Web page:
There are societies that don’t see challenges coming, so they never take the time to develop solutions. There are other societies that see challenges coming, but they lack the skill and wherewithal to craft solutions.

And then there are societies that see the challenges coming, and know exactly how to respond, but still falter due to an ineffective political system and misguided ideologues.

With this in mind, Ezra Klein had a great item the other day about “white swans.” It’s more common to hear talk about Nassim Taleb’s “black swans” — unforeseen developments that do widespread damage — but “white swans” is a label intended to describe predicable, preventable disasters. In the contemporary discourse, we have more than our share.

It’s been less than three years since the fall of Lehman. The financial crisis remains lodged in our minds, and in our jobless rate. And yet, as ProPublica’s Jesse Eisinger has pointed out, the Federal Reserve lacks a vice chairman for banking supervision. There’s no one officially in charge of the Treasury Department’s Office of Financial Research. The seat marked “insurance” on Financial Stability Oversight Council is empty. The Consumer Financial Protection Bureau has a leader but not a director. No one has been confirmed to head the Office of the Comptroller of the Currency. And Republicans are still saying Nobel Prize-winning economist Peter Diamond is underqualified to serve on the Federal Reserve’s Board of Governors.

Meanwhile, the House GOP is fighting to starve financial regulators of the resources they need to do their work. Both the Securities and Exchange Commission and the Commodity Futures Trading Commission needed extra money to scale up to their expanded roles under the Dodd-Frank law, but the Republicans’ 2011 budget proposal whacked them with sharp cuts — and then their 2012 proposal repealed most of Dodd-Frank, with no vision for what should go in its place. The irony? All this is being pursued under the guise of deficit reduction. And why do we have such a gaping deficit? The … financial crisis.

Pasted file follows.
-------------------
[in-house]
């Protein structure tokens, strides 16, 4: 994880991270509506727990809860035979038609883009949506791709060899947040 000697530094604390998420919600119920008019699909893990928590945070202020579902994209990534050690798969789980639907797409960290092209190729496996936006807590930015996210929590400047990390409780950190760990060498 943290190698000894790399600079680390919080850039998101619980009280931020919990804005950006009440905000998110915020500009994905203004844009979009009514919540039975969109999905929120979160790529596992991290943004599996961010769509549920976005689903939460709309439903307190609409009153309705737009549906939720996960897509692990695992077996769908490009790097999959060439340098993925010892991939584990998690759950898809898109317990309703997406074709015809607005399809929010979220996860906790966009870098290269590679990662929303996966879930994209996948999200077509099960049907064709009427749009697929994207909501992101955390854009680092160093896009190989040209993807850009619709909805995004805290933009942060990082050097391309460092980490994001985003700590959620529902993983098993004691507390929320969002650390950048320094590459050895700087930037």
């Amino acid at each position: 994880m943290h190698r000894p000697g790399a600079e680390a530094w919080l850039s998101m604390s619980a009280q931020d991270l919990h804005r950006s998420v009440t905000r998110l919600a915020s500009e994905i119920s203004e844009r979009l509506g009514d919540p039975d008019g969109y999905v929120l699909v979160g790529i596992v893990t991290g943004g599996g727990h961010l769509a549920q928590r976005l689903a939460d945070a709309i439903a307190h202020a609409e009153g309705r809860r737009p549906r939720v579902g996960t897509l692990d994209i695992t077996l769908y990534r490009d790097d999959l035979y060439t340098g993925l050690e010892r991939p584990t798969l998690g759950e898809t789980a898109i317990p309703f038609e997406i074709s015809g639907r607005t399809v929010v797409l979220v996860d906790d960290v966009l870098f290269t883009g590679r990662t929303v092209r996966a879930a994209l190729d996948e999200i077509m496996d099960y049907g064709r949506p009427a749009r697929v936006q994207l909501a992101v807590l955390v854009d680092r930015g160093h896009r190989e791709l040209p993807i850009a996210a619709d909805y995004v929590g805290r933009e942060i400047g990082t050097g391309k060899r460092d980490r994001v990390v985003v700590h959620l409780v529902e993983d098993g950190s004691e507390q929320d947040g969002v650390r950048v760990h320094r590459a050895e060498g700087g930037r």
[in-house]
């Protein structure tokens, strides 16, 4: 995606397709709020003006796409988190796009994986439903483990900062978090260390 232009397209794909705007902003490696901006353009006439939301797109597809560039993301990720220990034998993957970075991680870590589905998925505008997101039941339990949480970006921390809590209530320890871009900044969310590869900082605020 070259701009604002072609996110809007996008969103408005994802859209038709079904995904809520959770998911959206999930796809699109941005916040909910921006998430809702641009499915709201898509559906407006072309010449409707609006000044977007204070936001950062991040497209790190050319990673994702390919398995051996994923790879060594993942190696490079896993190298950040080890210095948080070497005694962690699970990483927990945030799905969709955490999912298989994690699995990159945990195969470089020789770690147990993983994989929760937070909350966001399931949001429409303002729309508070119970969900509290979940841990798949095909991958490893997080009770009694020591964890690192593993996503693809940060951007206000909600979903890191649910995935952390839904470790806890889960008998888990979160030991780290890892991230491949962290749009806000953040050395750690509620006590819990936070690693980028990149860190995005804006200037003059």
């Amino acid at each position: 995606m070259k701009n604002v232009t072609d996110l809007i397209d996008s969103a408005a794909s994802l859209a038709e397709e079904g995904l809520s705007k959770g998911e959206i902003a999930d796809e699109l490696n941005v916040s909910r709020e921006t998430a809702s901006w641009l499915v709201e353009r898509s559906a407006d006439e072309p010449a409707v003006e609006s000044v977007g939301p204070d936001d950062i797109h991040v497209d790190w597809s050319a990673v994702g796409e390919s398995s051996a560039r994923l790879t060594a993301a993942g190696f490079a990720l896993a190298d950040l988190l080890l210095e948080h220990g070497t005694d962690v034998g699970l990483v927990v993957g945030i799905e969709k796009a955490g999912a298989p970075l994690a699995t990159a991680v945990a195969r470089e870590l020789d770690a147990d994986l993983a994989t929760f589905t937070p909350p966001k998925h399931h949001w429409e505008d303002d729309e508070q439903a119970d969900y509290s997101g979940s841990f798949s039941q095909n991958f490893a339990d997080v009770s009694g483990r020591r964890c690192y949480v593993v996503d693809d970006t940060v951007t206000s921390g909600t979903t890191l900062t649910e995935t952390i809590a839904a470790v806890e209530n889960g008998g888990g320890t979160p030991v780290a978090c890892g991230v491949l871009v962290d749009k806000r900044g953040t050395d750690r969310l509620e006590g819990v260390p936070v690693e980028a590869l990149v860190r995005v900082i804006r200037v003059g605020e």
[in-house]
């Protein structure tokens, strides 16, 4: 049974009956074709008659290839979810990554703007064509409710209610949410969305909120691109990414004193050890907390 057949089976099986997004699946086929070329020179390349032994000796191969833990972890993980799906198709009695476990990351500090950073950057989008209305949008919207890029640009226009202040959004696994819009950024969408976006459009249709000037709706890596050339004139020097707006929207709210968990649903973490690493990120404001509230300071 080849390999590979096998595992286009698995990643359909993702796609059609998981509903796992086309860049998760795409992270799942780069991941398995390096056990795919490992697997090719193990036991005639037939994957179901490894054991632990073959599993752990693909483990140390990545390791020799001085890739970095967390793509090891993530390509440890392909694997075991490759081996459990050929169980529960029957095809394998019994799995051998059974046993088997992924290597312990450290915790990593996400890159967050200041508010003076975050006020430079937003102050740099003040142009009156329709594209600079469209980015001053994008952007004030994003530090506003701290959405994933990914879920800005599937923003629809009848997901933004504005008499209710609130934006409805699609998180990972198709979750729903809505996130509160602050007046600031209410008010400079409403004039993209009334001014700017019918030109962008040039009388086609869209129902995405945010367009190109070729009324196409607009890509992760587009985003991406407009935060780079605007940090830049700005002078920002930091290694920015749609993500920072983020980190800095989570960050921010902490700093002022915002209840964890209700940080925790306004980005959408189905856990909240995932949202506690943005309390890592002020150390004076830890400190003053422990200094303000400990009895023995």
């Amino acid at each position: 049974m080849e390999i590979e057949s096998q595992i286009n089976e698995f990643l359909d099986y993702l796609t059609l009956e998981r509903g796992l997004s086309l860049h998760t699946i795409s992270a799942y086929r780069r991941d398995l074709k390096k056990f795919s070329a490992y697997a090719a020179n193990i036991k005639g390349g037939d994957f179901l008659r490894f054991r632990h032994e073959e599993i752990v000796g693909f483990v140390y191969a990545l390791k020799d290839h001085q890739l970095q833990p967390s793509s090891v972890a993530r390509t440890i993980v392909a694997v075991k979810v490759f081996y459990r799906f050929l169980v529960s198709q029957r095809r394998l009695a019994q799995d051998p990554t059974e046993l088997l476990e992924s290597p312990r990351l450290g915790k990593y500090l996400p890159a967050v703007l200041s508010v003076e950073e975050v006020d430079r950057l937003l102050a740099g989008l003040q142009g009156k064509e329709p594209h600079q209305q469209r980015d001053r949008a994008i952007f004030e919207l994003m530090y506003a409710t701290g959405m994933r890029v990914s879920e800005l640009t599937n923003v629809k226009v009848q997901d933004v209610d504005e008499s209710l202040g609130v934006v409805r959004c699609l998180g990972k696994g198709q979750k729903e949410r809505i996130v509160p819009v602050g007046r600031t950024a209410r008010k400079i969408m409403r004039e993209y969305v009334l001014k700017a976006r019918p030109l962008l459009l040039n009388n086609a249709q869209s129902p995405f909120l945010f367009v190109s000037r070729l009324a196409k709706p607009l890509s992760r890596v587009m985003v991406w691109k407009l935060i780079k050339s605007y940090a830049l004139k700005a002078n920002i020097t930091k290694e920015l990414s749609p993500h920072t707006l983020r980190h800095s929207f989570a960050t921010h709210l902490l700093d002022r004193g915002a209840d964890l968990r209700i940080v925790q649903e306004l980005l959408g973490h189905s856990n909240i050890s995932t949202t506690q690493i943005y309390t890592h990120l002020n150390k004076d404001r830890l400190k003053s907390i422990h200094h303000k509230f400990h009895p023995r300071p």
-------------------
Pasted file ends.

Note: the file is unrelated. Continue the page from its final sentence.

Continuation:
This is one of the more glaring examples of a white swan, in large part because the near-collapse of the global economic system just happened, so it should still be fresh in our minds. Wall Street isn’t exactly popular with the American mainstream, but congressional Republicans just don’t care, instead pursuing a strategy that would have been unthinkable just a few years ago. They’re counting on the public not knowing the difference, and it’s a pretty smart bet — the GOP is paying, and will probably continue to pay, no price whatsoever for their financial industry antics.

But as Ezra went on to explain, it’s not the only easily preventable crisis area in which the United States fails to act, due entirely to Republican intransigence and foolishness. We face a climate crisis and routine volatility in the energy sector, but GOP refuses to even consider sensible solutions — even solutions they used to support a few years ago. If we don’t raise the debt ceiling, we risk a crisis of Congress’ own making, but Republicans don’t care about that, either.

We’re not unaware of the national challenges that threaten our collective futures. We’re not at all confused about the best solutions. We simply lack the ability to respond because our political process has placed enormous power in the hands of incompetent ideologues who prefer inaction to action, and crises to stability, even when the threat is staring us in the face.

To borrow a phrase, winning the future is awfully difficult when American governance is this dysfunctional.

Several months ago, Kevin Drum wrote a line that stuck in my head: “Every once in a while I feel like I’ve succumbed to partisan madness and need to back off and assume a bit more good faith and sincerity from thinkers and activists on the other side. I need to treat conservative arguments with a little more respect and a little more generosity. But then….”

I occasionally have the same thought, only to have the same follow-up: “But then….”

The repeated “white swan” phenomena only helps reinforce the broader concerns.

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Follow Steve on Twitter @stevebenen. Steve Benen is a producer at MSNBC's The Rachel Maddow Show. He was the principal contributor to the Washington Monthly's Political Animal blog from August 2008 until January 2012.